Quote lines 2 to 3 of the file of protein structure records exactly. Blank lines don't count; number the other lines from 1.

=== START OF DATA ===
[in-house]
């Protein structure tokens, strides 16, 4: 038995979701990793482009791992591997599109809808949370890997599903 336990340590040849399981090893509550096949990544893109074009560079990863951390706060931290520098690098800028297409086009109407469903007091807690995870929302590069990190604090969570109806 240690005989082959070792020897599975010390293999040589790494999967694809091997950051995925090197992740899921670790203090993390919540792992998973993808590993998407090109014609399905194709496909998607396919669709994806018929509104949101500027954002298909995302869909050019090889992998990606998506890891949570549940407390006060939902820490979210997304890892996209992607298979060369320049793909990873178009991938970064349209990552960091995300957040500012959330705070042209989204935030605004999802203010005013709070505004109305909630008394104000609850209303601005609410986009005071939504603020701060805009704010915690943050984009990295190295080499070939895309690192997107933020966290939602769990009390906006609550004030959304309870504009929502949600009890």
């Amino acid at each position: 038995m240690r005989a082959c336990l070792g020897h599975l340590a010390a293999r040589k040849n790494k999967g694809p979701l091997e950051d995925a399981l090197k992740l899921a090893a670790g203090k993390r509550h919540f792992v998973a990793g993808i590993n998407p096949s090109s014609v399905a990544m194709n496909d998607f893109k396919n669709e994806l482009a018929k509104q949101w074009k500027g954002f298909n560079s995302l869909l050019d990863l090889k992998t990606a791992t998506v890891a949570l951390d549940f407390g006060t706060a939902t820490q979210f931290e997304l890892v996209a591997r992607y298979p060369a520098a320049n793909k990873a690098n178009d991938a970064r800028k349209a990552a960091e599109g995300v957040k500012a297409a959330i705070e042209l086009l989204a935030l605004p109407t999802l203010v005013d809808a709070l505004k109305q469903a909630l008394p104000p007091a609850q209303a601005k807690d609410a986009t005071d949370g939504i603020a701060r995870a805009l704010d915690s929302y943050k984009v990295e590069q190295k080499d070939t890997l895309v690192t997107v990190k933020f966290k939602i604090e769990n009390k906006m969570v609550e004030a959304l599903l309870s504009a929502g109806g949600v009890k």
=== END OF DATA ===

């Protein structure tokens, strides 16, 4: 038995979701990793482009791992591997599109809808949370890997599903 336990340590040849399981090893509550096949990544893109074009560079990863951390706060931290520098690098800028297409086009109407469903007091807690995870929302590069990190604090969570109806 240690005989082959070792020897599975010390293999040589790494999967694809091997950051995925090197992740899921670790203090993390919540792992998973993808590993998407090109014609399905194709496909998607396919669709994806018929509104949101500027954002298909995302869909050019090889992998990606998506890891949570549940407390006060939902820490979210997304890892996209992607298979060369320049793909990873178009991938970064349209990552960091995300957040500012959330705070042209989204935030605004999802203010005013709070505004109305909630008394104000609850209303601005609410986009005071939504603020701060805009704010915690943050984009990295190295080499070939895309690192997107933020966290939602769990009390906006609550004030959304309870504009929502949600009890």
């Amino acid at each position: 038995m240690r005989a082959c336990l070792g020897h599975l340590a010390a293999r040589k040849n790494k999967g694809p979701l091997e950051d995925a399981l090197k992740l899921a090893a670790g203090k993390r509550h919540f792992v998973a990793g993808i590993n998407p096949s090109s014609v399905a990544m194709n496909d998607f893109k396919n669709e994806l482009a018929k509104q949101w074009k500027g954002f298909n560079s995302l869909l050019d990863l090889k992998t990606a791992t998506v890891a949570l951390d549940f407390g006060t706060a939902t820490q979210f931290e997304l890892v996209a591997r992607y298979p060369a520098a320049n793909k990873a690098n178009d991938a970064r800028k349209a990552a960091e599109g995300v957040k500012a297409a959330i705070e042209l086009l989204a935030l605004p109407t999802l203010v005013d809808a709070l505004k109305q469903a909630l008394p104000p007091a609850q209303a601005k807690d609410a986009t005071d949370g939504i603020a701060r995870a805009l704010d915690s929302y943050k984009v990295e590069q190295k080499d070939t890997l895309v690192t997107v990190k933020f966290k939602i604090e769990n009390k906006m969570v609550e004030a959304l599903l309870s504009a929502g109806g949600v009890k």